What are the particles present in light
Interaction of light
According to the laws of classical physics, light does not interact with one another. However, under extremely rare circumstances, light particles can collide with one another. In the World of Physics podcast, Matthias Schott from the University of Mainz spoke about the first observation of such light-to-light collisions.
Particles of matter can collide, deflect one another, or even destroy one another. In short: matter interacts with one another. If, however, light collides, nothing happens. This was already recognized by the Scottish physicist James Clerk Maxwell, who more than 150 years ago described the behavior of light as electromagnetic radiation with the equations named after him. What happens when two rays of light meet can be illustrated with a calm lake into which a stone is thrown - a ring-shaped wave pattern is created.
Matthias Schott from the University of Mainz
Matthias Schott: “If you throw another stone into the water, it also creates a wave pattern. If both wave patterns meet, they interfere. But the interesting thing is that usually both waves go through each other without interaction. This means that this will not create any new waves. Exactly the same thing happens with light. "
Light exhibits both wave and particle properties. Even if two light particles, or photons, collide, nothing happens.
“Photons don't interact with each other, at least not primarily. Roughly speaking, this means that it behaves like the stones in the water. Accordingly, photons simply fly through each other. "
The reason why light particles do not interact with one another can be explained by the electrical charge on particles.
“Photons are emitted by charged particles. Two charged particles interact with each other by emitting light particles. According to our theory, only charged particles can in principle emit photons. However, photons themselves are not charged and therefore cannot send out any further photons. "
According to the laws of classical physics, interaction between light particles is therefore impossible. In the world of quantum physics, however, everything is a little different, including the behavior of light. Werner Heisenberg and his doctoral student Hans Heinrich Euler recognized this more than seventy years ago. The two worked on the fundamentals of what is known as quantum electrodynamics: They applied the laws of quantum physics to Maxwell's equations for electromagnetic radiation to describe how light propagates in a vacuum.
“Quantum electrodynamics describes that photons in a vacuum, that is, in a vacuum, can split into two particles for a very short time, namely into an electron and its antiparticle, the positron. We know from many experiments that this happens all the time. "
In addition to protons, the LHC also accelerates lead ions
At the quantum level, light becomes matter, which in turn immediately transforms itself back into light. And this matter can in principle interact with one another - and thus indirectly enable the interaction of light with light.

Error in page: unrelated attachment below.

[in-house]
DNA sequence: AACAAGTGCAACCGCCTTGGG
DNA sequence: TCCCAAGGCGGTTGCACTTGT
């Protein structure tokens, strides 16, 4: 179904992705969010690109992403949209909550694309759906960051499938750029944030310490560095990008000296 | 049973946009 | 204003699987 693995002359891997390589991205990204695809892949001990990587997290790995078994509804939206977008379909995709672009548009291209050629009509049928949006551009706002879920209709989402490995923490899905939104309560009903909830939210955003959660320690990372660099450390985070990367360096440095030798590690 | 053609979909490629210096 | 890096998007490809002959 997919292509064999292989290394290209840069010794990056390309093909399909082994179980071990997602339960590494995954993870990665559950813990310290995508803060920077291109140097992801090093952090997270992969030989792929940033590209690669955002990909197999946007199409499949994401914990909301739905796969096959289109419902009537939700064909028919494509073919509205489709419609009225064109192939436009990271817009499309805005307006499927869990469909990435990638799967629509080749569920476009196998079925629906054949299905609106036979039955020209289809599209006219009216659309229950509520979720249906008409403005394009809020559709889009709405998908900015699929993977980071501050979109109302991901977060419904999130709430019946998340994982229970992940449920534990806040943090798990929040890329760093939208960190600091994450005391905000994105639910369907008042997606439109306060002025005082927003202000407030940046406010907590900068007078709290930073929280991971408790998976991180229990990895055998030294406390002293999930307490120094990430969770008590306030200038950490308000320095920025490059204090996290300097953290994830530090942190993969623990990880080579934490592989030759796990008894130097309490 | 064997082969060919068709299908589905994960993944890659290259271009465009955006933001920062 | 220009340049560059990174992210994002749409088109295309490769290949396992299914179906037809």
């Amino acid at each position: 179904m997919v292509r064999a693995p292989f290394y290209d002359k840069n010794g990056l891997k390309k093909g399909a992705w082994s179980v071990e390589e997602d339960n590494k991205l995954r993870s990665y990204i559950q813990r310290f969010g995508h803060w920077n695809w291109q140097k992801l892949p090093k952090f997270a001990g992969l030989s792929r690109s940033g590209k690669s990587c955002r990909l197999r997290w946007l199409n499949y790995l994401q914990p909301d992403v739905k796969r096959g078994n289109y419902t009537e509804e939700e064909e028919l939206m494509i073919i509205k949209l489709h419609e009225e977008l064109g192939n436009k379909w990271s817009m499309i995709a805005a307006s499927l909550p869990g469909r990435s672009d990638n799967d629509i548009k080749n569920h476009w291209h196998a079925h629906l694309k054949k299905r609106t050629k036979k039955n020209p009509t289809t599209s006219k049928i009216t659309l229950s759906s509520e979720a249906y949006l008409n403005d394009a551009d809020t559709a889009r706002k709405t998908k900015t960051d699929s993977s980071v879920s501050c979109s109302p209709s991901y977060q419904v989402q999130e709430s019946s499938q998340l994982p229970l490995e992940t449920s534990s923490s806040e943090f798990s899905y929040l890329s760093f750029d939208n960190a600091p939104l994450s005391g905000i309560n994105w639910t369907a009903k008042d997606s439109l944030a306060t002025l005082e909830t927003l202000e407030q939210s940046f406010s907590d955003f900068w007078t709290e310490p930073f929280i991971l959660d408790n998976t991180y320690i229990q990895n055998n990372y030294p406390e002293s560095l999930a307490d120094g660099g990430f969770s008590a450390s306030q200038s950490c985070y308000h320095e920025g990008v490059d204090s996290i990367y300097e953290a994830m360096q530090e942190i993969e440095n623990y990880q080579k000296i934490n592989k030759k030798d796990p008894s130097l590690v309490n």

“We can imagine that we have two photons. One comes from the left, one comes from the right. And both split into an electron and a positron. If the photons are close enough and this splitting happens at the same time, the two electrons and positrons from both sides can annihilate in this very small time window and in the smallest of spaces and thus produce two new light particles. "
However, it is an extremely unlikely event.
“You have to let an extremely large number of light particles collide in order to be able to see this effect at all. One hopes that one day two new light particles will arise that will fly in a different direction. "
Matthias Schott and his colleagues are carrying out experiments on the ATLAS detector of the LHC particle accelerator at the CERN research center. There it is not light but particles of matter that are accelerated, either protons or charged lead atoms. These particles are brought to extremely high speeds and enable scientists to study light as well.
“The nice thing about relativistic charged particles is that they are always surrounded by an electromagnetic field. This field can be described by photons, which means that the lead ions are actually accompanied by a very, very large number of photons. In principle, that is exactly the starting point of our experiment. "
Usually, the researchers at the LHC want the lead ions to collide.
Proof of light-to-light scattering
"In our experiment, however, we are explicitly looking for events in which two lead ions fly very close to each other so that the photons that accompany them can interact with one another."
If two photons actually interact with each other, the ATLAS detector would not register anything apart from the two newly created light particles that fly in a different direction after the collision. In fact, Matthias Schott and his colleagues succeeded in tracing this characteristic signal in the detector's data - a total of 13 times in over four billion events.
“It must be said, however, that we made this discovery with a probability of 4.4 sigma. This means that it is very likely a real discovery and not a coincidence. In particle physics, however, one normally requires five sigma in order to actually speak of a discovery: the probability that the observed signature of the 13 events came about by chance is then one in a million. "
In order to finally rule out chance, the scientists want to collect further events as soon as lead ions are accelerated again at the LHC in the coming year. But Matthias Schott is already pretty sure that with the measurements he has confirmed the prediction of Heisenberg and Euler after more than seventy years - and that when light collides, nothing always happens.
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